Cervical Cancer

Cervical Cancer Information Image

Cervical cancer is the second most common cancer in women worldwide after breast cancer, and in developing countries, the leading cause of death by cancer.

According to US cervical cancer statistics, the disease is the third most common gynecological cancer among American women, with close to 12,000 new cases diagnosed annually. It used to be one of the leading cancer killers in the US, but once the routine use of Pap smears was implemented, cervical cancer deaths rapidly declined and continue to decline by about two percent per year.

Invasive Cervical Cancer Statistics

When abnormal cells spread beyond the lining of the cervix into surrounding tissues or organs (metastasis), the cancer has become invasive. Invasive cervical cancer is divided into three types:

  • Squamous cell carcinoma is the most common and makes up about eighty to ninety percent of all cervical cancers.
  • Adenocarcinoma makes up ten to twenty percent of cervical cancers.
  • Adenosquamous carcinomas (or mixed carcinomas) are a combination of both squamous cell carcinomas and adenocarcinomas.

Invasive cervical cancers most often appear in women over forty who have not been screened with regular Pap smear tests.

Information on Cervical Cancer Types

Most cervical cancers begin with the formation of abnormal, or pre-cancerous, cells and take many years to develop. Regular screening with Pap smears can result in early detection of cervical cancer at a stage when it is highly treatable.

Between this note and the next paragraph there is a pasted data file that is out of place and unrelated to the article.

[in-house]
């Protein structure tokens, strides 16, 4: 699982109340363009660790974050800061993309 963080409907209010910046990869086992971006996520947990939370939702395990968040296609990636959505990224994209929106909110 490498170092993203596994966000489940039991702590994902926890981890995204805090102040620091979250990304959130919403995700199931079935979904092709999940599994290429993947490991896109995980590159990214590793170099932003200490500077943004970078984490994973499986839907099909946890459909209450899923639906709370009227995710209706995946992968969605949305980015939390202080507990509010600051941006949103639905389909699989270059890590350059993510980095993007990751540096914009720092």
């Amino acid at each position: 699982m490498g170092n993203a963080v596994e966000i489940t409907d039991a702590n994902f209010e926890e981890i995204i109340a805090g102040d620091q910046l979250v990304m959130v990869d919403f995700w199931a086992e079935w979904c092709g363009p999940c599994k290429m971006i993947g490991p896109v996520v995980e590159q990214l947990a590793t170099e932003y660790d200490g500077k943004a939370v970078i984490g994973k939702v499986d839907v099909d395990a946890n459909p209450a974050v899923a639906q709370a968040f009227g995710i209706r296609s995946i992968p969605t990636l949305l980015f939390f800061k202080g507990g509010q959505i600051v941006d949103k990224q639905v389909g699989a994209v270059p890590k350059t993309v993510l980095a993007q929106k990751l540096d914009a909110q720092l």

The cervix is the narrowest part of the uterus and acts as the doorway between the uterus and the vagina. During a Pap smear, a gynecologist scrapes off some of the cells lining the cervix and “smears” them onto a slide for microscopic evaluation.

Cervical cancer occurs when abnormal cells form in the lining of the cervix, but not all abnormal cells are cancerous. Pre-cancerous cells may go away without any treatment or they can become cervical cancer over time.

Pre-Cancerous Conditions

Pre-cancerous conditions are named for the appearance of their cells as they look under a microscope and for their location. Squamous intraepithelial lesions, or SILs, are named for their flat, thin shape. Squamous cells line the surface of many tissues in the body (epithelial tissues), including the cervix. Cervical SILs occur within the epithelial layer of the cervix. Infection with human papillomavirus (HPV) is a high risk factor for SILs and cervical cancer.

Pre-cancerous conditions are further classified according to the number and shapes of abnormal cells. Low-grade SIL, also termed cervical intraepithelial neoplasia 1 (CIN 1), marks the beginning of changes in the size, shape and number of abnormal cells formed on the surface of the cervix. Low-grade SILs are most often found in women between the ages of 25 and 30. As the number of pre-cancerous cells increases, the lesions become high-grade SILs, also known as CIN 2, CIN 3, or carcinoma in situ. High-grade SILs are most often found in women between the ages of 30 and 40.

Definition: “Dysplasia” is a term often used to describe the presence of abnormal cells seen in a lesion that is not cancerous but could become cancerous. Mild dysplasia would have a low number of abnormal cells, while severe dysplasia would have a high number of abnormal cells.


American Cancer Society. (updated 2003). Detailed guide: Cervical cancer. Retrieved August 14, 2003, from www.cancer.org/docroot/CRI/CRI_2_3x.asp?dt 8.

Fauci, A., Braunwald, E., Isselbacher, K., Wilson, J., Martin, J., Kasper, D., Hauser, S., Longo, D. (ed). Harrison’s Principles of Internal Medicine, 14th Edition. McGraw-Hill, New York, 1998.

Memorial Sloan-Kettering Cancer Center. (2003). Cervical cancer. Retrieved August 26, 2003, from www.mskcc.org/mskcc/html/300.cfm.

National Cancer Institute. (updated 2002). Cervical cancer homepage. Retrieved August 22, 2003, from www.cancer.gov/cancerinfo/types/cervical.